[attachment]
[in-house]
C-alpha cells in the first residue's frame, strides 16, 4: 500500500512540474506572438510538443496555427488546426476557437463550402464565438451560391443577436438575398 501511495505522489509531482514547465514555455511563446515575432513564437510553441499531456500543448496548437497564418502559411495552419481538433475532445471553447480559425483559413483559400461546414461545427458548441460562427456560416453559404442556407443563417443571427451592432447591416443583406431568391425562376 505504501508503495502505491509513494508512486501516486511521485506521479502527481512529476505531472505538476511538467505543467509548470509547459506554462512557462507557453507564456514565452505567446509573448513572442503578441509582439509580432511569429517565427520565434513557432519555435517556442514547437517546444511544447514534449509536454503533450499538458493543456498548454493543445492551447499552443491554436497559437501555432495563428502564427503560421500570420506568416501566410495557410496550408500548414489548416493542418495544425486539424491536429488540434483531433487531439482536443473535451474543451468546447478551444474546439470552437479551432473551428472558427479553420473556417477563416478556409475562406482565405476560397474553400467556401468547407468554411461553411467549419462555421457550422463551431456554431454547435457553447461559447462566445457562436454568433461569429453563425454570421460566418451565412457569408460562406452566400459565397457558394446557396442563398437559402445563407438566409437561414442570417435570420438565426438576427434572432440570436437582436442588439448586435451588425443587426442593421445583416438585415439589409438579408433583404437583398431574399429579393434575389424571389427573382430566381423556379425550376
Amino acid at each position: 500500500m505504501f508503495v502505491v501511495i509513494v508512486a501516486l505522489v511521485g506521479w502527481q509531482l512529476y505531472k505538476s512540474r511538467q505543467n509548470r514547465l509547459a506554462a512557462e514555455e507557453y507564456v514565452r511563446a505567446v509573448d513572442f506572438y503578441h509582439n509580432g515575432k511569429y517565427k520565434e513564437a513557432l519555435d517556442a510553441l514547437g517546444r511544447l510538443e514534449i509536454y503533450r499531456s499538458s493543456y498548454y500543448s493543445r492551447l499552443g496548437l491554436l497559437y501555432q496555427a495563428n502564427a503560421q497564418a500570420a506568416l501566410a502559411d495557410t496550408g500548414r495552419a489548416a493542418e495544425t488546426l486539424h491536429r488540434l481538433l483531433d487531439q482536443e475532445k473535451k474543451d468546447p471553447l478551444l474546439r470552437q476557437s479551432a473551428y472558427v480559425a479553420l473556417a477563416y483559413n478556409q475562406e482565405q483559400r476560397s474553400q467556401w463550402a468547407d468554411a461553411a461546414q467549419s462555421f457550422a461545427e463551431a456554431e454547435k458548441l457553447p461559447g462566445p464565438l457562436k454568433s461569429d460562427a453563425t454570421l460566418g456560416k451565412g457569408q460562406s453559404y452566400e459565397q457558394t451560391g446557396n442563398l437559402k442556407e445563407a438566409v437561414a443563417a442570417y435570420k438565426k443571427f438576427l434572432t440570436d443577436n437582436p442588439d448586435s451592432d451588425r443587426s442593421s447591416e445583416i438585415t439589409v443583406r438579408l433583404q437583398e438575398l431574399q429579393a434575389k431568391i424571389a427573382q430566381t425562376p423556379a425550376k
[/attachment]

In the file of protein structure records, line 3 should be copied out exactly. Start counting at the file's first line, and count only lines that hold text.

Amino acid at each position: 500500500m505504501f508503495v502505491v501511495i509513494v508512486a501516486l505522489v511521485g506521479w502527481q509531482l512529476y505531472k505538476s512540474r511538467q505543467n509548470r514547465l509547459a506554462a512557462e514555455e507557453y507564456v514565452r511563446a505567446v509573448d513572442f506572438y503578441h509582439n509580432g515575432k511569429y517565427k520565434e513564437a513557432l519555435d517556442a510553441l514547437g517546444r511544447l510538443e514534449i509536454y503533450r499531456s499538458s493543456y498548454y500543448s493543445r492551447l499552443g496548437l491554436l497559437y501555432q496555427a495563428n502564427a503560421q497564418a500570420a506568416l501566410a502559411d495557410t496550408g500548414r495552419a489548416a493542418e495544425t488546426l486539424h491536429r488540434l481538433l483531433d487531439q482536443e475532445k473535451k474543451d468546447p471553447l478551444l474546439r470552437q476557437s479551432a473551428y472558427v480559425a479553420l473556417a477563416y483559413n478556409q475562406e482565405q483559400r476560397s474553400q467556401w463550402a468547407d468554411a461553411a461546414q467549419s462555421f457550422a461545427e463551431a456554431e454547435k458548441l457553447p461559447g462566445p464565438l457562436k454568433s461569429d460562427a453563425t454570421l460566418g456560416k451565412g457569408q460562406s453559404y452566400e459565397q457558394t451560391g446557396n442563398l437559402k442556407e445563407a438566409v437561414a443563417a442570417y435570420k438565426k443571427f438576427l434572432t440570436d443577436n437582436p442588439d448586435s451592432d451588425r443587426s442593421s447591416e445583416i438585415t439589409v443583406r438579408l433583404q437583398e438575398l431574399q429579393a434575389k431568391i424571389a427573382q430566381t425562376p423556379a425550376k